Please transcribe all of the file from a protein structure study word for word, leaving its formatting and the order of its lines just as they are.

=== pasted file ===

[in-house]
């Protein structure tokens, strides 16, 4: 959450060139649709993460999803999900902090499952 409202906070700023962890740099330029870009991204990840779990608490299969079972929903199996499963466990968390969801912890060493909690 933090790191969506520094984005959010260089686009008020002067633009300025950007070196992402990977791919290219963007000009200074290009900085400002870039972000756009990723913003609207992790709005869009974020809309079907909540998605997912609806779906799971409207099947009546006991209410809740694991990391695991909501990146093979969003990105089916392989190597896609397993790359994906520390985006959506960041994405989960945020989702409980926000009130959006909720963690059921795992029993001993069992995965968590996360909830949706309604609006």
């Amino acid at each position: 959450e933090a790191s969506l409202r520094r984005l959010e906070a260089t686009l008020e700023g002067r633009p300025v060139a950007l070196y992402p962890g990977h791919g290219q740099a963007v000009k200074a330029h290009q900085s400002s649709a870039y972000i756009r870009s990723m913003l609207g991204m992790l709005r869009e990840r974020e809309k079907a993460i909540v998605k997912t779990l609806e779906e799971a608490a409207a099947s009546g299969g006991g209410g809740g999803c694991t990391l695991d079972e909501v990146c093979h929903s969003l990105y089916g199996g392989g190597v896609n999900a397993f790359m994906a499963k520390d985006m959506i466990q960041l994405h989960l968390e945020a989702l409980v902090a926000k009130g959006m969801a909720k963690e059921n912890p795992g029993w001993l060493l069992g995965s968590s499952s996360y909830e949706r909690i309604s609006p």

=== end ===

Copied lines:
[in-house]
């Protein structure tokens, strides 16, 4: 959450060139649709993460999803999900902090499952 409202906070700023962890740099330029870009991204990840779990608490299969079972929903199996499963466990968390969801912890060493909690 933090790191969506520094984005959010260089686009008020002067633009300025950007070196992402990977791919290219963007000009200074290009900085400002870039972000756009990723913003609207992790709005869009974020809309079907909540998605997912609806779906799971409207099947009546006991209410809740694991990391695991909501990146093979969003990105089916392989190597896609397993790359994906520390985006959506960041994405989960945020989702409980926000009130959006909720963690059921795992029993001993069992995965968590996360909830949706309604609006």
């Amino acid at each position: 959450e933090a790191s969506l409202r520094r984005l959010e906070a260089t686009l008020e700023g002067r633009p300025v060139a950007l070196y992402p962890g990977h791919g290219q740099a963007v000009k200074a330029h290009q900085s400002s649709a870039y972000i756009r870009s990723m913003l609207g991204m992790l709005r869009e990840r974020e809309k079907a993460i909540v998605k997912t779990l609806e779906e799971a608490a409207a099947s009546g299969g006991g209410g809740g999803c694991t990391l695991d079972e909501v990146c093979h929903s969003l990105y089916g199996g392989g190597v896609n999900a397993f790359m994906a499963k520390d985006m959506i466990q960041l994405h989960l968390e945020a989702l409980v902090a926000k009130g959006m969801a909720k963690e059921n912890p795992g029993w001993l060493l069992g995965s968590s499952s996360y909830e949706r909690i309604s609006p």